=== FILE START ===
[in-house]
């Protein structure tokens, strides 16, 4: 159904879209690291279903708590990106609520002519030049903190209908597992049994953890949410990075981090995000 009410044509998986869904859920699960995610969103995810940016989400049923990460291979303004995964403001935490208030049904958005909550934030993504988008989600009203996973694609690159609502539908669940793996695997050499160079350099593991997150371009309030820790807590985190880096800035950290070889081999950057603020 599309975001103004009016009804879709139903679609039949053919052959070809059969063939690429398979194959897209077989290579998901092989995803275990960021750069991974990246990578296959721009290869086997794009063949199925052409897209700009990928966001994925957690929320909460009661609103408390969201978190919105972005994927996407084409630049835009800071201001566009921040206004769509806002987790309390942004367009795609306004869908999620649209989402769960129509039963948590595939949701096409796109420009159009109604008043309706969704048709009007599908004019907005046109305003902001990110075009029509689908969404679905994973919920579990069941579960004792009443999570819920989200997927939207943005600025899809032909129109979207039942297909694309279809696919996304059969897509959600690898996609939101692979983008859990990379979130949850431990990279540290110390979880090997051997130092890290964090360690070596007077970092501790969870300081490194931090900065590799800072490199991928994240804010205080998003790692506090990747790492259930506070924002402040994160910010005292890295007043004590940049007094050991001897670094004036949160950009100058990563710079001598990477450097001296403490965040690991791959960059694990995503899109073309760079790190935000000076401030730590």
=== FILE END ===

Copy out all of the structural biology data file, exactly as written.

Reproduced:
[in-house]
């Protein structure tokens, strides 16, 4: 159904879209690291279903708590990106609520002519030049903190209908597992049994953890949410990075981090995000 009410044509998986869904859920699960995610969103995810940016989400049923990460291979303004995964403001935490208030049904958005909550934030993504988008989600009203996973694609690159609502539908669940793996695997050499160079350099593991997150371009309030820790807590985190880096800035950290070889081999950057603020 599309975001103004009016009804879709139903679609039949053919052959070809059969063939690429398979194959897209077989290579998901092989995803275990960021750069991974990246990578296959721009290869086997794009063949199925052409897209700009990928966001994925957690929320909460009661609103408390969201978190919105972005994927996407084409630049835009800071201001566009921040206004769509806002987790309390942004367009795609306004869908999620649209989402769960129509039963948590595939949701096409796109420009159009109604008043309706969704048709009007599908004019907005046109305003902001990110075009029509689908969404679905994973919920579990069941579960004792009443999570819920989200997927939207943005600025899809032909129109979207039942297909694309279809696919996304059969897509959600690898996609939101692979983008859990990379979130949850431990990279540290110390979880090997051997130092890290964090360690070596007077970092501790969870300081490194931090900065590799800072490199991928994240804010205080998003790692506090990747790492259930506070924002402040994160910010005292890295007043004590940049007094050991001897670094004036949160950009100058990563710079001598990477450097001296403490965040690991791959960059694990995503899109073309760079790190935000000076401030730590």